A climber who conquered Everest fears overcrowding is putting mountaineers in peril on the world’s highest peak.
Kirsty Watson, 48, spoke out after 11 people died during this year’s climbing season as record numbers attempt to reach the summit.
Army doctor Kirsty grew up in Helensburgh and worked as a nurse in an Edinburgh cancer unit, scaled the 29,000ft mountain last month.
She also worked as a doctor at the expedition’s base camp, treating illnesses and injuries.
Recent photographs have shown queues of climbers waiting to scale the mountain – a delay which can put lives at risk.
Kirsty said: “Exhaustion and oxygen levels can seriously affect judgement and the brain can become fogged.
“It is very easy to become unaware that you are making mistakes even in the routine task of clipping your ropes.”
In addition to the risks of delays near the summit, often caused when there has been an accident, other climbers are tempted to stay too long at the top, making them exhausted, and impairing their judgement,
“They are at risk of slipping, not fixing their clips securely and incorrectly performing routine tasks they have done countless times before.”
Training for the top involves rotations of climbing and then partly descending to allow the body to acclimatise before making the final bid for the top.
But the route down is by far the most dangerous, when, Kirsty said, 80% of fatalities occur. Kirsty climbed the tougher north face of Everest, in Chinese territory, where just 150 ascents are allowed every year.
She saw graphic evidence of the risks, passing the bodies of climbers who had perished on the frozen peak.
“One climber had fallen and was suspended by a rope off a fixed ladder hammered into the rock by previous climbers.
“I tried to avoid passing him by abseiling around that part of the ladder but struggled badly and managed to grab back onto the ladder. Even after all my years in emergency medicine and my time as an Army doctor in Afghanistan, I found it hugely upsetting to see them. I guess they were a constant reminder of what could happen if you made just one mistake.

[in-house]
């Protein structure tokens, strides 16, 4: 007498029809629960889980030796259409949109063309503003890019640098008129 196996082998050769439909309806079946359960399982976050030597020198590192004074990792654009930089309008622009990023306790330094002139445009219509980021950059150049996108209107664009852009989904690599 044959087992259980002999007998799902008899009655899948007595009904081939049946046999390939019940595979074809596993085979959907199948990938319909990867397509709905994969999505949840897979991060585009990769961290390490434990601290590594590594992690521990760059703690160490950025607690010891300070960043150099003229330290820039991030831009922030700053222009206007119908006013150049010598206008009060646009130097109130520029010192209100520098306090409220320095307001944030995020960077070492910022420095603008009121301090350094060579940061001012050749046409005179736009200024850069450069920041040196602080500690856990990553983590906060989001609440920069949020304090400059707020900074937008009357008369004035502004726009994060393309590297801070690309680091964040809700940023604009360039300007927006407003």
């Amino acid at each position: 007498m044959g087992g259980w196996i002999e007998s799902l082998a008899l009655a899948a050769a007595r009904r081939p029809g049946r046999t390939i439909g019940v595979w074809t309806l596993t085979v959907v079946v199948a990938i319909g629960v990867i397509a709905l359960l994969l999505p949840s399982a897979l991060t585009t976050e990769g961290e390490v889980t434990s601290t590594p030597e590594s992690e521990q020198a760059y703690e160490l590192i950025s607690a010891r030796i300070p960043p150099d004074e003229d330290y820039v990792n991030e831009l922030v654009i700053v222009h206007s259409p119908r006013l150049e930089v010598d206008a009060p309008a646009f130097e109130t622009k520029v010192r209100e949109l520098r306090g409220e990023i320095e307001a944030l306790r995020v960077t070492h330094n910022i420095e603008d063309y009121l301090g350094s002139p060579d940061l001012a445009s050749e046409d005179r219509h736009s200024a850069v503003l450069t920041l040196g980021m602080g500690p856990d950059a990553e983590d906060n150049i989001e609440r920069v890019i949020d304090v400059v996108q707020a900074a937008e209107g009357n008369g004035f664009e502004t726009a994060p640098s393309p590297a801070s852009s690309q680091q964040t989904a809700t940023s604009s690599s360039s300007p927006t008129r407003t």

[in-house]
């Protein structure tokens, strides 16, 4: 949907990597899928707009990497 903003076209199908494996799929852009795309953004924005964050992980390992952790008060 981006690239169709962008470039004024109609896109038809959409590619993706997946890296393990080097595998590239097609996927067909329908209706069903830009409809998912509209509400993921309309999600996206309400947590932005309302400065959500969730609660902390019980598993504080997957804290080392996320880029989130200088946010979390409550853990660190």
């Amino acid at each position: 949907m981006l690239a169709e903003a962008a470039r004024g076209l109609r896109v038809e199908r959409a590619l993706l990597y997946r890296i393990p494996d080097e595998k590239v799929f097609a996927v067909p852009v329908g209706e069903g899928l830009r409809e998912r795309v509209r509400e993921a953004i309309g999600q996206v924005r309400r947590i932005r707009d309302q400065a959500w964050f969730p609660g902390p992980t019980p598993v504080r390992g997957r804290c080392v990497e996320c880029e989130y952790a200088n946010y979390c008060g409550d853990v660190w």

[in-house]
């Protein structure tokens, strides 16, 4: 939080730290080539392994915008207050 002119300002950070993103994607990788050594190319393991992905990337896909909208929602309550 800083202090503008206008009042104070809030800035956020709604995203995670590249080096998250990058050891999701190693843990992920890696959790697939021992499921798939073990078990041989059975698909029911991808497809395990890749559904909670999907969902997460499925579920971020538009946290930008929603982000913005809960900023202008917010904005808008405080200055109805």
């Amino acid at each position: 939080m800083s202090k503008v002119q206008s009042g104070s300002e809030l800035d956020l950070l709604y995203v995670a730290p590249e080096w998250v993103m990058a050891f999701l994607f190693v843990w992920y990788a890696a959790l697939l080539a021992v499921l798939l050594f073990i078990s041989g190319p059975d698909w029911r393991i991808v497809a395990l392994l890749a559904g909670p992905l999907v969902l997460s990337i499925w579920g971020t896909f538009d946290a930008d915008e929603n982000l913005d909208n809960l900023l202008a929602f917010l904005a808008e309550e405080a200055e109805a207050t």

“I counted 11 frozen bodies on the ascent, some of whom had lain there for up to 10 years.”
The last stretch to the top is known as the death zone, where the brain and lungs become seriously compromised even with oxygen cylinders worn.
“We had nine hours to reach the top and get back down again to a safer level,” she said.
“I spent 15 minutes at the top thinking that I would always remember this. My family back home, my route to becoming a doctor, my Army career, my life so far were all on my mind.
“I knew that the most dangerous part of the climb had yet to come. I had decided that if I didn’t survive on Everest, I would stay there.
“Please leave my body on the mountain if I die, I had told my family.”
Kirsty’s fascination with Everest began 10 years ago when she worked as a doctor at the base camp hospital.
Her work included treating severe frostbite cases and other injuries. On her most recent expedition, one of her party injured his hand on a rock and the wound was repaired with 12 stitches.
“However, low oxygen levels mean that wounds heal slowly,” she added. “Fortunately his did.”
In 2015 Kirsty made her first attempt at climbing the mountain, but the expedition was abandoned after the area was hit by an earthquake.
She and fellow climbers were lucky to escape the boulders which rained down on their base camp.
“I knew that I would go back and attempt to reach the top one day,” she said. “It was unfinished business.”
Now home, Kirsty is preparing to go back to her work tomorrow as a GP and clinical lead doctor in urgent treatment at Westmorland General Hospital in Lancashire.
She previously worked as a cancer nurse at Edinburgh’s Western General Hospital before studying medicine at St Andrews.
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